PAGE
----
If an older adult you love or care for becomes easily agitated, disoriented, or confused, your first thought probably won’t be: urinary tract infection. But maybe it should.
In younger people, urinary tract infections, or UTIs, are typically marked by a burning sensation when urinating. But in older people, the symptoms are often different.
UTIs can cause sudden confusion or agitation, particularly in older people and people with dementia. If the person has a sudden, unexplained change in their behavior, a UTI may be to blame, although it’s important not to rush to conclusions and self-diagnose without seeing a doctor.
Urinary tract infections are a painful but easily treatable affliction more common in women than men. Older people are more susceptible — more than 10% of women over age 65 have had a UTI in the past year, as have almost 30% of women over age 85, according to the journal Aging Health.
Diagnosis gets complicated, particularly in people with dementia — in part because the symptoms can be so far removed from the urinary tract itself. Plus, dementia makes communication difficult, says June McKoy, MD, MPH, academic geriatrician at Northwestern Medicine and professor of medicine, preventive medicine, and medical education at Northwestern University Feinberg School of Medicine.
Being a detective
This conundrum means the caregiver needs to be a detective, says Magdalena Bednarczyk, MD, medical director of the Rush Center for Excellence in Aging and assistant professor at Rush Medical College.
“Medical personnel will rely on you for a history,” Bednarczyk says. “Detailed observations and a reliable history from the caregiver are very important.”
Changes in behavior are especially notable. “Medical staff have to view the entire picture — lab results, symptoms, and history,” Bednarczyk says. “The caregiver’s report is especially needed if the patient can’t report on herself. Caregivers need to describe what’s normal and what’s not.”
But while it’s helpful for caregivers to report symptoms, they need to be careful not to diagnose the condition themselves. “There’s a tendency for caregivers to tell a medical professional, with good intentions, ‘My mother gets confused, she has UTIs, we need antibiotics,’” McKoy says.
Instead, advocate for the older adult with real data, such as last bowel movement, water intake, and changes in attention span. The professional can compare data to records from the last visit.
In older adults, diagnosis is tricky. The typical UTI symptoms of pain and burning may appear — or may not.
Additional symptoms that older people may experience include:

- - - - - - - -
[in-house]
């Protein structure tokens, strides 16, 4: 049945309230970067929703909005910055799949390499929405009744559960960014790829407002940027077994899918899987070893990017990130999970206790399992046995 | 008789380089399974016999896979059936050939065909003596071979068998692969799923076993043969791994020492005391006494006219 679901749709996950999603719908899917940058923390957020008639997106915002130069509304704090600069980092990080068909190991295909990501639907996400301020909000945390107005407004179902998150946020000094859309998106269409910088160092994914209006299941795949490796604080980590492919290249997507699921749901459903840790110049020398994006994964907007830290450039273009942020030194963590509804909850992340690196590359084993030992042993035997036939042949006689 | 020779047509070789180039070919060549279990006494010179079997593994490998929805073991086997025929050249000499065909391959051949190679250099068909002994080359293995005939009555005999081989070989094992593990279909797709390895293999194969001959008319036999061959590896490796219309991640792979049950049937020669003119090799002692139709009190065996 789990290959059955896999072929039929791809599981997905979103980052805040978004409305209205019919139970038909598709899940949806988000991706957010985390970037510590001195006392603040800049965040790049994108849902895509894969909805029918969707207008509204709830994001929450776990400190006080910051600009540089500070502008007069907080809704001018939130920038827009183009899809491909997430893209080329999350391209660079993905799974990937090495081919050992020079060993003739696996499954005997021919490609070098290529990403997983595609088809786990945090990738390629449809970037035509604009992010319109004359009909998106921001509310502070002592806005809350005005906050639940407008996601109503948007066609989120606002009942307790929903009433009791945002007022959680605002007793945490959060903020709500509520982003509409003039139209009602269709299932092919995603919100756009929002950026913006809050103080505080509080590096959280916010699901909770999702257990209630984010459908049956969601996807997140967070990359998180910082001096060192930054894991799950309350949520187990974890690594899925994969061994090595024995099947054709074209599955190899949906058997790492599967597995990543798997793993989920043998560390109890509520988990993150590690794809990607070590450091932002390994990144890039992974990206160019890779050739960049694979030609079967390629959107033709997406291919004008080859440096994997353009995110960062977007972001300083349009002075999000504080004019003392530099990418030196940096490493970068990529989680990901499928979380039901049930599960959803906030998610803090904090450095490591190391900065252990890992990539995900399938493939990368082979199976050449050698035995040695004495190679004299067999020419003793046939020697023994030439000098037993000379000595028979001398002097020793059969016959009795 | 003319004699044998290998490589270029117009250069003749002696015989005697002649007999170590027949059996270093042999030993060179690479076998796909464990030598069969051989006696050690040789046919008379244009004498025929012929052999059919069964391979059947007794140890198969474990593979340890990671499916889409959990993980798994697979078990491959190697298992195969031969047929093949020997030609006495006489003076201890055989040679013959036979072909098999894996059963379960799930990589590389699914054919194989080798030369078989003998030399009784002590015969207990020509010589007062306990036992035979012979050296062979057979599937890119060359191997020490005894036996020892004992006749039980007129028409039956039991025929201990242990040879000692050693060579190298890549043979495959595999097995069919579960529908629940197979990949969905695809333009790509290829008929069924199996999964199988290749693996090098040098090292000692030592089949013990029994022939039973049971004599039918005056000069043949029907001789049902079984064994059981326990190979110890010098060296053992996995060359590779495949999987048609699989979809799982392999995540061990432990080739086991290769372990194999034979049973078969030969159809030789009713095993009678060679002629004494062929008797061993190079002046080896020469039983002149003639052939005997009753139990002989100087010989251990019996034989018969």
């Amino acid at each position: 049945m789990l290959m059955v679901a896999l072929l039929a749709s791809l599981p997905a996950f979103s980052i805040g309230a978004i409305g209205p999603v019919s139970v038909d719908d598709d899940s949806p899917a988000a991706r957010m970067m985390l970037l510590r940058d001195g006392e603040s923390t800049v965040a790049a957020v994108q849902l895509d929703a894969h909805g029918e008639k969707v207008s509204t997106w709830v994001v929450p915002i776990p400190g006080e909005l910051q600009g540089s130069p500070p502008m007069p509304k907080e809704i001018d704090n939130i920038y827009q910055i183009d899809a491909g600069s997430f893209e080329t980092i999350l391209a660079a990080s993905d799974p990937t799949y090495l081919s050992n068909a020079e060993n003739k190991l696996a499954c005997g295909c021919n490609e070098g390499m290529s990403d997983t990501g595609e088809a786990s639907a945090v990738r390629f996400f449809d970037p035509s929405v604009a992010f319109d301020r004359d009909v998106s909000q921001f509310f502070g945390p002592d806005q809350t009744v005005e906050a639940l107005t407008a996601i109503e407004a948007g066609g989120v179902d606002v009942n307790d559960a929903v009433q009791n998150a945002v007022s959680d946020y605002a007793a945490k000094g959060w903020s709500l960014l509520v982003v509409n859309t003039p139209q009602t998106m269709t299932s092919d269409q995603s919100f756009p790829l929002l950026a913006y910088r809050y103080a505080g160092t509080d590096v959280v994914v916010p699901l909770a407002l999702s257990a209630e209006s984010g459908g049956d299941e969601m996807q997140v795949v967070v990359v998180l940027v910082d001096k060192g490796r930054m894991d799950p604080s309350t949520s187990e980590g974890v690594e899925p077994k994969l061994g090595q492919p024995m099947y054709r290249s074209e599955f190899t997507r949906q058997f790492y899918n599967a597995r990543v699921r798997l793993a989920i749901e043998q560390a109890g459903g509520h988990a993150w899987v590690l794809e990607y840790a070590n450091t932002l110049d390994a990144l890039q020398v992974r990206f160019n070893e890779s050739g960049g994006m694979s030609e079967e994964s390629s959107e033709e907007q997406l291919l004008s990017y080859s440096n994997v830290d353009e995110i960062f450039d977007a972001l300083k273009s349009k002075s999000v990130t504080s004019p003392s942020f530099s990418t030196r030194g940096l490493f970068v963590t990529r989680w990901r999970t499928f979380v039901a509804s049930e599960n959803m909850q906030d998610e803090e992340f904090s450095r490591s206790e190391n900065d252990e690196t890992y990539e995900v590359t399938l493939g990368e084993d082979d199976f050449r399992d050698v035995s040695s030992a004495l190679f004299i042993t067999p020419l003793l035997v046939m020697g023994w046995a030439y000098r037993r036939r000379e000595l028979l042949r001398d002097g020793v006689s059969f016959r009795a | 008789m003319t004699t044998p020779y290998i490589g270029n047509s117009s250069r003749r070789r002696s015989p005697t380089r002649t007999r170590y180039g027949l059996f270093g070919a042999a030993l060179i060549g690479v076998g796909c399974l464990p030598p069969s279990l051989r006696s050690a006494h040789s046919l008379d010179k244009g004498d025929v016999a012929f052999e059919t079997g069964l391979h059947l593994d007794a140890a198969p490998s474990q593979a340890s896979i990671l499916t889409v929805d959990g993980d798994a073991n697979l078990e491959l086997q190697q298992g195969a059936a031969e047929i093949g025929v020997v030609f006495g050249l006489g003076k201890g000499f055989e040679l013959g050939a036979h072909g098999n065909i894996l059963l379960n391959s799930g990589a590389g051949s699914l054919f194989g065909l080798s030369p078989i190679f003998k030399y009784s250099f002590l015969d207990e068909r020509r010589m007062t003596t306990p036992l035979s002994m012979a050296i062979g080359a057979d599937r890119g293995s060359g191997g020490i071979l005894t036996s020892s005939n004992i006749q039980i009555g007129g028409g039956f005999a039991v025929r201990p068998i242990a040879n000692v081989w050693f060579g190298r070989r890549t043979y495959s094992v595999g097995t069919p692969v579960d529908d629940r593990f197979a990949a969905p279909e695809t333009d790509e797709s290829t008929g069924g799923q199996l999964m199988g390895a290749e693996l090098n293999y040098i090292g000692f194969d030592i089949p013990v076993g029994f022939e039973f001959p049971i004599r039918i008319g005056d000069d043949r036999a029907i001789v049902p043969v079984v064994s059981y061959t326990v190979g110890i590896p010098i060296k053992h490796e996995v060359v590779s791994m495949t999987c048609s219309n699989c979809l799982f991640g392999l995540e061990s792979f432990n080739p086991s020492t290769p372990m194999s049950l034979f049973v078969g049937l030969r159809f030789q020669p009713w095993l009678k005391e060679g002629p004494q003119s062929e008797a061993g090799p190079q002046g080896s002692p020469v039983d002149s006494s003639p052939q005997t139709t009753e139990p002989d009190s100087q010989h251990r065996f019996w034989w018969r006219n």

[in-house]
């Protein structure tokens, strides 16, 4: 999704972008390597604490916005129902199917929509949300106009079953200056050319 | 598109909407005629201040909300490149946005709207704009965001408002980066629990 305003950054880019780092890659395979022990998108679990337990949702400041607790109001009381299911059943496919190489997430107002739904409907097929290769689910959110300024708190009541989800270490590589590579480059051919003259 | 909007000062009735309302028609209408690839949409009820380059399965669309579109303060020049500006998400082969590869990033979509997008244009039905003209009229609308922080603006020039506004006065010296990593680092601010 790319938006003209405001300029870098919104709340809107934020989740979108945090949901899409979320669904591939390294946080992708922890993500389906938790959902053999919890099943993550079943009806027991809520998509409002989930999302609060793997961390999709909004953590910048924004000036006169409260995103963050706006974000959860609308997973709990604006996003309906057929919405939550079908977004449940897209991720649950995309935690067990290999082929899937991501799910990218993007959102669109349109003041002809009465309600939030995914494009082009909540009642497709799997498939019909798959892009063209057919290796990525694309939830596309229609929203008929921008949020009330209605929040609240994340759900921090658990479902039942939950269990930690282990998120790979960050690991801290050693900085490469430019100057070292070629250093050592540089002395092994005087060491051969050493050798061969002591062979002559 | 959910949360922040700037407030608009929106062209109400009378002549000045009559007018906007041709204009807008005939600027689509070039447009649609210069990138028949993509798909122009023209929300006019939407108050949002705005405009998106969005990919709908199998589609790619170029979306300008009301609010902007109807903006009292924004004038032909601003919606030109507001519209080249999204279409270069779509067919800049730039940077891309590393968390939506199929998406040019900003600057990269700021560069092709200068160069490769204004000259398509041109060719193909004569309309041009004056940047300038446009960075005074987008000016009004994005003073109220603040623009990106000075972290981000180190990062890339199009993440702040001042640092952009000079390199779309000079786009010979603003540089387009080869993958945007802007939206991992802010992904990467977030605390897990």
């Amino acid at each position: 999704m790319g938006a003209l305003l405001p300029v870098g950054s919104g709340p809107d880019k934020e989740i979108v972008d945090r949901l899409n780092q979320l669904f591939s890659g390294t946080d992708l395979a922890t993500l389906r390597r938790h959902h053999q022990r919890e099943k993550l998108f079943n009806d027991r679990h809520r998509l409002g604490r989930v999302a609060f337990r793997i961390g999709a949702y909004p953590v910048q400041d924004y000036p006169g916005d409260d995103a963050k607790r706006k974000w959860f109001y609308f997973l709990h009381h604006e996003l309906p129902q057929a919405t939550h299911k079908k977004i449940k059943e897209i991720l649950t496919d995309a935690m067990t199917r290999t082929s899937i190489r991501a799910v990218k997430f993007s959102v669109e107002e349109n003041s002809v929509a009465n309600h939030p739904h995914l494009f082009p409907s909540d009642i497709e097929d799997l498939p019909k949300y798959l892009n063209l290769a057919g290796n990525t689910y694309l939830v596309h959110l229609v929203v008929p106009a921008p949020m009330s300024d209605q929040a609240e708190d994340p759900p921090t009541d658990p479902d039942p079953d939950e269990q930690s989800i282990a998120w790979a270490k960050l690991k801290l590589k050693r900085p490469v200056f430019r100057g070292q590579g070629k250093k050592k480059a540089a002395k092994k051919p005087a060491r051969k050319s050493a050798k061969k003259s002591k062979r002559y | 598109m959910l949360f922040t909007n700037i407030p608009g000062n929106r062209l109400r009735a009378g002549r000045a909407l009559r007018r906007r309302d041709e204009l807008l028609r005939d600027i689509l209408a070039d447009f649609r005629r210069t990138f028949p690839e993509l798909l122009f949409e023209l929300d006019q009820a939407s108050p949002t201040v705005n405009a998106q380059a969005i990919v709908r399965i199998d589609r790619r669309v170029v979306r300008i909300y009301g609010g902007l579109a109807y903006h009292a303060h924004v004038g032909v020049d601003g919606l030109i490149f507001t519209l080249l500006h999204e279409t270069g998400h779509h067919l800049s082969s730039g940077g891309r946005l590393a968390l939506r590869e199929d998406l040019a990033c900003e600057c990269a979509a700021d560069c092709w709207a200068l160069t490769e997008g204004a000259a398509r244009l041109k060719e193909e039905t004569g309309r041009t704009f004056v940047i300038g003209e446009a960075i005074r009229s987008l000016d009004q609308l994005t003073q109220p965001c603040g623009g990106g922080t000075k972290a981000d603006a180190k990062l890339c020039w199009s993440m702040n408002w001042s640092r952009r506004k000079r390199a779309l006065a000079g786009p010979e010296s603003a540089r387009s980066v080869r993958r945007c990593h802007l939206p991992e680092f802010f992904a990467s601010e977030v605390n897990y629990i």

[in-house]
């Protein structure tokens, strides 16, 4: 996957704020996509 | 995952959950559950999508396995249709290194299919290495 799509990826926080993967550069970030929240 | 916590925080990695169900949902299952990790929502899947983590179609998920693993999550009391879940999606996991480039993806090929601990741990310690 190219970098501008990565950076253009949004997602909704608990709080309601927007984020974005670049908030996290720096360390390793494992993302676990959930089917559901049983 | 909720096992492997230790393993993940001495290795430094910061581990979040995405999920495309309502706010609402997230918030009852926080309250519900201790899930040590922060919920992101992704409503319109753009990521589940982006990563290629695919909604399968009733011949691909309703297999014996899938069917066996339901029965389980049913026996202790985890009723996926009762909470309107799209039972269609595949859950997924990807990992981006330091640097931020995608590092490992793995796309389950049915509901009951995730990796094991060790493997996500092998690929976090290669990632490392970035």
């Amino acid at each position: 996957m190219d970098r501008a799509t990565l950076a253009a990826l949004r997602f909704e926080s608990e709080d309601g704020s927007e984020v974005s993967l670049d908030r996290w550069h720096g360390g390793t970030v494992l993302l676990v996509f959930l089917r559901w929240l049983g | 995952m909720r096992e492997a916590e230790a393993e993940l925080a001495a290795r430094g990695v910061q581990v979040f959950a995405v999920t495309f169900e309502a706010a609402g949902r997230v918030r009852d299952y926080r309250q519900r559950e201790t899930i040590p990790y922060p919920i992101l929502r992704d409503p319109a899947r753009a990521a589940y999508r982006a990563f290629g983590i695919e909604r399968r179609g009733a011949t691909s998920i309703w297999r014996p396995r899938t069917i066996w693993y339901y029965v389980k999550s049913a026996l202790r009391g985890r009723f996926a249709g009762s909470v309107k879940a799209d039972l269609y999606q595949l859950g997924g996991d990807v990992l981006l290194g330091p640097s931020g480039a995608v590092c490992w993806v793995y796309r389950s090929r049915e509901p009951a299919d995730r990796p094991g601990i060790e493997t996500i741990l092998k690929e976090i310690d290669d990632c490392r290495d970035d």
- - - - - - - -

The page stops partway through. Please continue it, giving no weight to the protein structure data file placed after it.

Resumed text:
- Weakness, lethargy.
- Lack of appetite.
- Urinary changes: odd-smelling urine; less-than-usual volume; may be dark yellow or orange, not clear or light.
- Pain in belly, above pubic bone.
- Pain below love handles on either side or both.
- New incontinence.
Treatment for UTIs
Physicians treat UTIs with antibiotics, but finding the right antibiotic involves identifying the bacteria strain and determining the correct drug dosage. It’s important to bring symptoms to a professional’s attention right away to allow time for proper diagnostic testing.
Too little medication won’t kill the bug, and too much risks promoting antibiotic resistance (making the illness harder to treat) or secondary infections such as C. diff.
Chronic UTIs are a red flag. Something else may be going on, Bednarczyk says. People who experience frequent UTIs should get evaluated by a urologist, urogynecologist, or infectious disease specialist, she says.
Preventing UTIs begins with practicing good hygiene. Yet, aging often means impairments, such as losing range of motion. This and cognitive losses are two reasons older people may find it harder to clean themselves after using the toilet. “An older person may need the caregiver in the bathroom for help,” Bednarczyk says.
Advice for preventing UTIs in older patients includes:
- Wipe front to back to avoid transferring bacteria from the rectum to the urethra, the tube that takes urine from your bladder to the outside.
- Shower, don’t bathe, for the same reason. Because aged skin is frail, shower no more than once a day or perhaps three times a week, McKoy says.
- Change diapers and undergarments often to hinder bacteria growth.
- Use the toilet often. Have a bedside commode in the room. “It’s hard on the caregiver, but have the person use it every two hours,” McKoy says.
- Don’t hold back urine. Urinary retention, or the inability to empty the bladder, is more common in older men and in men with prostate problems. It can be a risk factor for a UTI. Men with prostate problems and urinary issues may need a catheter, a change in medication, or a surgical correction, Bednarczyk says.
- Drink plenty of water to flush out the bladder. “Older people hate this, especially if they’re on water pills,” McKoy says. Flavored water or water with slices of fruit can encourage more drinking.
- Ask a health provider about vaginal estrogen cream. Even a low dose can strengthen a woman’s vaginal wall against bacterial infection, Bednarczyk says.
Although one UTI increases the likelihood of another, experts agree: Don’t jump to conclusions. Several possibilities — from constipation to infections — may explain vague symptoms. Better to verify a guess with laboratory work than to risk a quick but wrong answer.